Mayor Kenney and City Council need to jump into conversations about letting another state agency take over the role of the Philadelphia Parking Authority, which seems to be drowning without a lifeline.

Competition from ride-hailing services Uber and Lyft has hit the city's taxi industry hard. Fewer fares mean less money for the cab companies and, consequently, less revenue to operate the PPA, which taxes the people-hauling businesses.

Staff writer Jason Laughlin reported that PPA's Taxicab and Limousine Division collected only about $780,000 of the $3 million it projected from assessments on taxi cabs in the past fiscal year. As a result, the division's $8.6 million budget for fiscal 2017 was cut to $4.7 million for the new fiscal year.

The taxes collected on Uber and Lyft vehicles don't make up for the revenue lost from cabs. That loss was deepened by a reduced assessment on taxis mandated in the legislation that authorized the ride-hailing services to operate in Philadelphia.

Because of the lost revenue, the PPA division that is responsible for regulating cabs, limos, and ride-share vehicles has not filled a dozen positions made vacant through attrition and has laid off seven other employees.

The PPA is required to inspect 60 ride-hail vehicles a month and 25 percent of all taxis and limos each year. But with only eight inspectors — when it used to have 12 — the addition of Uber and Lyft's 22,000 vehicles has overwhelmed the agency.

The approximately 1,500 cabs operating in the city is about 100 fewer than a year ago, but there has been an increase in complaints to the PPA about cab drivers refusing to take credit cards and trying to overcharge riders by not turning on their meters.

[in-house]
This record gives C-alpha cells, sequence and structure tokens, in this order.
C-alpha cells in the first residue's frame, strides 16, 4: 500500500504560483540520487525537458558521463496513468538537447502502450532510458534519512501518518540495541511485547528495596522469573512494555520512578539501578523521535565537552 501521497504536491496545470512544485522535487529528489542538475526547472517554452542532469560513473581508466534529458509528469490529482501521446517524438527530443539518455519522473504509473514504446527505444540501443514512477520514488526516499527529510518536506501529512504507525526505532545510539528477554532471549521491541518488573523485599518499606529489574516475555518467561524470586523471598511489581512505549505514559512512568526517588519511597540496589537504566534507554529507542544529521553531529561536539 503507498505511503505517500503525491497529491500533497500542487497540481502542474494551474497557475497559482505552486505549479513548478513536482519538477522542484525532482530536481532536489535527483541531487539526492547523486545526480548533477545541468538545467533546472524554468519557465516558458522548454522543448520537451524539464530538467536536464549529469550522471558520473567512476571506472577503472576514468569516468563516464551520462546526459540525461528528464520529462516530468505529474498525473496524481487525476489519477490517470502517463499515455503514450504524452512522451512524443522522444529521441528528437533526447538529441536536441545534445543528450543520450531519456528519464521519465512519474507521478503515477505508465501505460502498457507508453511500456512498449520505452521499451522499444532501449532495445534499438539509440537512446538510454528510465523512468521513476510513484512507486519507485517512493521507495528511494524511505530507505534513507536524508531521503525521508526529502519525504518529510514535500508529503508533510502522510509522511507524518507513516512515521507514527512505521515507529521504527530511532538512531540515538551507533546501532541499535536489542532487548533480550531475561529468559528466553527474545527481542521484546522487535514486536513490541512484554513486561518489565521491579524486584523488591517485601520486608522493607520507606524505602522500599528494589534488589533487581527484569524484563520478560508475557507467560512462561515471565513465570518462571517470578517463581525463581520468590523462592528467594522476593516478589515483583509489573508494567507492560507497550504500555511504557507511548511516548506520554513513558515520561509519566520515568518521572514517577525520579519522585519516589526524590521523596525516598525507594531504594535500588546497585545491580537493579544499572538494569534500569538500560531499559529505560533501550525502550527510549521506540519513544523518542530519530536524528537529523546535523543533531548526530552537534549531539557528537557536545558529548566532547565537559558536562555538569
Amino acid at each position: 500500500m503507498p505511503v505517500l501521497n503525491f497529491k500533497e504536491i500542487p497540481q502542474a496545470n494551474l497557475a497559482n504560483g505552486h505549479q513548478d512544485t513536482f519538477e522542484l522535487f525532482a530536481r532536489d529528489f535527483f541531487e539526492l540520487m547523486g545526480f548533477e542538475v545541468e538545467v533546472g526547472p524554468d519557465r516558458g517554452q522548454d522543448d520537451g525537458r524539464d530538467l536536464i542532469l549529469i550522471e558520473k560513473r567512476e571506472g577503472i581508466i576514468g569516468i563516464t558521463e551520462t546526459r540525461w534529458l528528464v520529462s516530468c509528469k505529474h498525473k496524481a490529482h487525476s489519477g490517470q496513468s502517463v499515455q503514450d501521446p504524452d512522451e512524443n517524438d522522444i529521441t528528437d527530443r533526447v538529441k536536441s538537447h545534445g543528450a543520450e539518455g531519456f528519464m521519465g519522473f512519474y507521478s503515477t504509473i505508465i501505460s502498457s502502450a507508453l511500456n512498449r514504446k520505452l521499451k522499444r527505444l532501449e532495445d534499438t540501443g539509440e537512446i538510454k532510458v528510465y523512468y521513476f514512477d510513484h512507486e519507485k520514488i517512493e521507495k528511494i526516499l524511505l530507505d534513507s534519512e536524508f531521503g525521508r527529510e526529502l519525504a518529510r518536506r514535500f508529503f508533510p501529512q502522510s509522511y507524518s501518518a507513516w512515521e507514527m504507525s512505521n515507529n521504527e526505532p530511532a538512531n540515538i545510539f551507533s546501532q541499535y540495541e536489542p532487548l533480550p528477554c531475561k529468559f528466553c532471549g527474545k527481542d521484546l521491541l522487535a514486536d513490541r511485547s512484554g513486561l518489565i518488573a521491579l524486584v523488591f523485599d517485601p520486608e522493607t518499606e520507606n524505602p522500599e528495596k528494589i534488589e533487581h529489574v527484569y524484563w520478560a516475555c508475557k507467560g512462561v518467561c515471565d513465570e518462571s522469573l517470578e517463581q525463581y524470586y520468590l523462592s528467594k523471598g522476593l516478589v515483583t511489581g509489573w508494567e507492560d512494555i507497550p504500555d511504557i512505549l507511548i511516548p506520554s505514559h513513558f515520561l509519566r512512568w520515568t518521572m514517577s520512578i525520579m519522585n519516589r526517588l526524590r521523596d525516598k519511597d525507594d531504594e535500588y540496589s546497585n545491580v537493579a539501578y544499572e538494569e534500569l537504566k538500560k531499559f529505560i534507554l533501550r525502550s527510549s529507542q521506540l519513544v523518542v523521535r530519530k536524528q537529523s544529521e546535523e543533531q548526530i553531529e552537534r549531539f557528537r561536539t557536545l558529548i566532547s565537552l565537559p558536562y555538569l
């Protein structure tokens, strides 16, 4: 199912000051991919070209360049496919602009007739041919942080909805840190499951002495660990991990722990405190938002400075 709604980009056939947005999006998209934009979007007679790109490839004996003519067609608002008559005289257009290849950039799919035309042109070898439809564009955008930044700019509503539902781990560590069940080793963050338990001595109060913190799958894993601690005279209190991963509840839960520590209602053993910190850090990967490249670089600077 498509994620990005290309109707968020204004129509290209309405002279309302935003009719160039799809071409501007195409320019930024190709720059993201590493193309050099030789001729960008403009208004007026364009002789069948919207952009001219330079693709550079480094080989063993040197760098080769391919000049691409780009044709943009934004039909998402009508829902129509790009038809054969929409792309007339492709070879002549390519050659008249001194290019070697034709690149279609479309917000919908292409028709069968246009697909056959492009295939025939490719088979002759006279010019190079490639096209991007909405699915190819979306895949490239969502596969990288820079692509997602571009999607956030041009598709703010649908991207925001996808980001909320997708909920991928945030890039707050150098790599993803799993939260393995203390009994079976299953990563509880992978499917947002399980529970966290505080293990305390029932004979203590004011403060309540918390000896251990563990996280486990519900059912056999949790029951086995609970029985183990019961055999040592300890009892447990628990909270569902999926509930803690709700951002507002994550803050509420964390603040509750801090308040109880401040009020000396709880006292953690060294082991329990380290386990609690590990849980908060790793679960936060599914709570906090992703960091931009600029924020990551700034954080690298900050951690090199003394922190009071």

Noting the PPA's dwindling revenue and increased responsibility, State Rep. John Taylor (R., Phila.) has suggested returning the PPA's duties to the Pennsylvania Public Utility Commission, which oversees cabs and ride-sharing everywhere else in the state.

But the PUC, which did oversee transportation services in Philadelphia until 2005, says it would prefer not to go down that road again.

Rep. Maria Donatucci (D., Phila.) says the answer may be to either hike the assessments the PPA charges cab and ride-hailing companies or give the authority the flexibility to move money from parking enforcement or one of its other divisions to where it's needed more.

Given the PPA's history of misspending and mismanagement, perhaps the state agency should be replaced with one run by the city. Kenney and Council should take up that topic.

The state has allowed the city's Republican Party to use the PPA to build a patronage system that provides jobs for cronies. The deal included a promise to help fund city schools, but the PPA has shortchanged them.

Returning the PPA's responsibilities to the city makes sense, but only with safeguards to make sure the new agency keeps its commitment to Philadelphia schools and doesn't become just another version of the PPA run by Democrats.